This is where things can get tricky. Because pursuing happiness can be exhausting when approached too forcefully.[3] People tend to overwhelm themselves by taking on a bunch of new hobbies, or launching a side project for the dream business they’ve always wanted. Usually they take all of these tasks on at once and ultimately burn themselves out. This leaves them defeated, feeling as if happiness is as they say, just not in the cards.

Integrating happiness, and ultimately prioritizing it is a bit like a diet. If you take on too much at once, you’re bound to crash and give up. The key is small lifestyle changes that eventually become a part of your daily routine.

Advertising

Now is the time to start prioritizing your happiness, and here’s how.

Create a list

Write down everything in your life that doesn’t satisfy you. Fold a sheet of paper down the middle and on one side label it: “What Needs to Change.” Perhaps it’s a bad habit that you can’t seem to kick, the fact that you feel bored, tired, sore, you don’t feel attractive, or you feel like your life doesn’t have any passion or meaning. Just write it all down and get it all out. Now on the other side of the paper, I want you to label it as, “Solutions.” List 3 solutions to each issue, even if they are a bit of a stretch. The idea here is that you’re searching for answers instead of ignoring the problem. If you can’t think of three solutions that’s more than okay. As long as you can come up with at least one you’re making progress.

For example: Let’s say that you wish you had more friends, or the courage to talk to people. Three possible solutions would be:

1. Say hello and start a conversation with a stranger 2 times a week.

2. Join a group or a class, surrounding yourself with like-minded people with similar interests.

3. Ask someone you think is cool on a friend date. Invite them to that class you just joined. Chances are they’ll take you up on the offer, and now you have a new acquaintance and possible friend to hang with.

Advertising

Designated “Me” Time

Set aside time for yourself at least 20 minutes a day, whether it’s before or after work, or maybe on the weekend. Take this time to take a bath, meditate, go for a hike, pick up a new hobby such as watercolor or knitting.

I know you’re busy, we all are. But busy people are the best at making time for their top priorities, and you should always be number one. Give yourself a chance to replenish and recharge. Otherwise you’re just pouring from an empty cup, and it’s going to run you dry.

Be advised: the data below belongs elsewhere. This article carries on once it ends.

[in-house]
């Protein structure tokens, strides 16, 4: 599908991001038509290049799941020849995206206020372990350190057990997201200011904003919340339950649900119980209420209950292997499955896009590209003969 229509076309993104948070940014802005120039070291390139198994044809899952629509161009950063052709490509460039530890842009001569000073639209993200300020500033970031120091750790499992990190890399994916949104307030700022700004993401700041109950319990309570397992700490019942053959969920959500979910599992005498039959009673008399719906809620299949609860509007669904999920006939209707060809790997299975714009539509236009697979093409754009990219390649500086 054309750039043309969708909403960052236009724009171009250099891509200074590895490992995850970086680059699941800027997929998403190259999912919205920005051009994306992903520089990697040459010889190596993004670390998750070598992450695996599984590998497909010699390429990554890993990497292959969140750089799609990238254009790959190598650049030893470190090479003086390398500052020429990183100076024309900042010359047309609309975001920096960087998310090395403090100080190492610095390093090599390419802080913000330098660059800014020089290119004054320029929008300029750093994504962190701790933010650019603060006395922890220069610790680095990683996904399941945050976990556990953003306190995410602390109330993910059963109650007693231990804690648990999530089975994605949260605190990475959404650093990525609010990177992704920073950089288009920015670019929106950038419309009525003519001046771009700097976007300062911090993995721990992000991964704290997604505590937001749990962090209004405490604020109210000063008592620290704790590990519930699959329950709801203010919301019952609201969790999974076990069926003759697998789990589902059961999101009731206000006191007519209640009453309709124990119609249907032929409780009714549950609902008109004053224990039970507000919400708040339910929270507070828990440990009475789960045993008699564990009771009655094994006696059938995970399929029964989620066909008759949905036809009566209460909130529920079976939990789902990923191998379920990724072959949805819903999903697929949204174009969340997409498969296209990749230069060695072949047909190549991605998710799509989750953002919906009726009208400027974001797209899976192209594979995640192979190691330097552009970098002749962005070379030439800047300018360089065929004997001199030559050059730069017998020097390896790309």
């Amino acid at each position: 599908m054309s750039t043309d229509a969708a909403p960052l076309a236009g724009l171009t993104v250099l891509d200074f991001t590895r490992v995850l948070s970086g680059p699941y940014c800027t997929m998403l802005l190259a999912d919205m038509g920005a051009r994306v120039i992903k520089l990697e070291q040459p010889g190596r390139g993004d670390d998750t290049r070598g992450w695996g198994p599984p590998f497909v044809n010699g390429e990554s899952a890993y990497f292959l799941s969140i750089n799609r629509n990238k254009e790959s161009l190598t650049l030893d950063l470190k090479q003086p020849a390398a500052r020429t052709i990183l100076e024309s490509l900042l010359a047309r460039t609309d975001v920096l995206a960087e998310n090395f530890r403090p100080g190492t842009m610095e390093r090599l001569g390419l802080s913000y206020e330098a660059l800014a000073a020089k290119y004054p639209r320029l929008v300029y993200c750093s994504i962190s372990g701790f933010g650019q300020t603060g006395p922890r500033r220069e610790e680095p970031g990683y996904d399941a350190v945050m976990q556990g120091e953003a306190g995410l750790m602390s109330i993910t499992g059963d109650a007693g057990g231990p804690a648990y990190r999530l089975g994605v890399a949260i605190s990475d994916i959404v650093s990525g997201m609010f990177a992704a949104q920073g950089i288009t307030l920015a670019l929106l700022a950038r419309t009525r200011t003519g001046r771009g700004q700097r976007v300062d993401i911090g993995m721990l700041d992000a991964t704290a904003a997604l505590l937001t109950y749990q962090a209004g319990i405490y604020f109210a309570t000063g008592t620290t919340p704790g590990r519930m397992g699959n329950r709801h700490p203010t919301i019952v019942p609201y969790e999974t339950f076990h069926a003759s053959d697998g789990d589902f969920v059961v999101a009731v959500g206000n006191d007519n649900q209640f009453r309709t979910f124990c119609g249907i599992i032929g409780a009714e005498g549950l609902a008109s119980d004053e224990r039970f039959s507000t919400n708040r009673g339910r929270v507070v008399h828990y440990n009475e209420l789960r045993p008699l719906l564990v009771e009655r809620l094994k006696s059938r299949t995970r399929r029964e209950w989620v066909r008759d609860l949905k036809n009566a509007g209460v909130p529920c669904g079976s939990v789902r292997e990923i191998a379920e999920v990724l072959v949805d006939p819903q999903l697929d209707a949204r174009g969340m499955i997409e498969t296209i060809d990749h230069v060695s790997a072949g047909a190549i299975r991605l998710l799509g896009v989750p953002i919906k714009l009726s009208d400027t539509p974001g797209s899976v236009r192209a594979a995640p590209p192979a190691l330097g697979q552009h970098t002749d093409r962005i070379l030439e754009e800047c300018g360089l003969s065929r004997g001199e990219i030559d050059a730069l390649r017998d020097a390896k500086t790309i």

Volunteer/Get involved

Reach deep down and think of an issue that concerns you. Women’s rights, food activism, animal activism, preserving nature, homelessness, etc. Whatever it is, there is a group fighting for the advancement of the cause and they need your help.

Contact them, see what you can do. It could be something as small as passing out flyers, or getting out there and giving fruit to the destitute.

You will become full with a new sense of purpose, and the knowledge that you did something to help. You’re now a part of the solution, and you’re awesome!

Reference

More by this author

Jenn Beach

Traveling vagabond, writer, & plant-based food enthusiast.

How We Are Confusing Self-Love with Narcissism In This Generation How Traveling Can Drastically Improve Your Interpersonal Skills 10 Best Lumbar Support Cushions That All Desk Workers Need One Small Action Separates Success From Mediocrity. How Not To Turn Meaningful Discussions Into Arguments By Keeping This 1 Thing In Mind.

Trending in Communication

1 9 Killer Self-Confidence Tips For a Confidence Boost 2 6 Things You Can Do When You’re Mentally Exhausted 3 Midlife Crisis for Women: How It Makes You a Better Person 4 10 Positive Affirmations for Success That Will Change Your Life 5 How to Not Be Sad When It Feels Like Everything Is Going Wrong

Read Next

Advertising
Advertising
Advertising

Last Updated on November 19, 2020

The Gentle Art of Saying No for a Less Stressful Life

The Gentle Art of Saying No for a Less Stressful Life

It’s a simple fact that you can never be productive if you take on too many commitments—you simply spread yourself too thin and will not be able to get anything done, at least not well or on time. That’s why the art of saying no can be a game changer for productivity.

Requests for your time are coming in all the time—from family members, friends, children, coworkers, etc. To stay productive, minimize stress, and avoid wasting time, you have to learn the gentle art of saying no—an art that many people have problems with.

What’s so hard about saying no? Well, to start with, it can hurt, anger, or disappoint the person you’re saying “no” to, and that’s not usually a fun task. Second, if you hope to work with that person in the future, you’ll want to continue to have a good relationship with that person, and saying “no” in the wrong way can jeopardize that.

However, it doesn’t have to be difficult or hard on your relationship. Here’s how to stop people pleasing and master the gentle art of saying no.

1. Value Your Time

Know your commitments and how valuable your precious time is. Then, when someone asks you to dedicate some of your time to a new commitment, you’ll know that you simply cannot do it.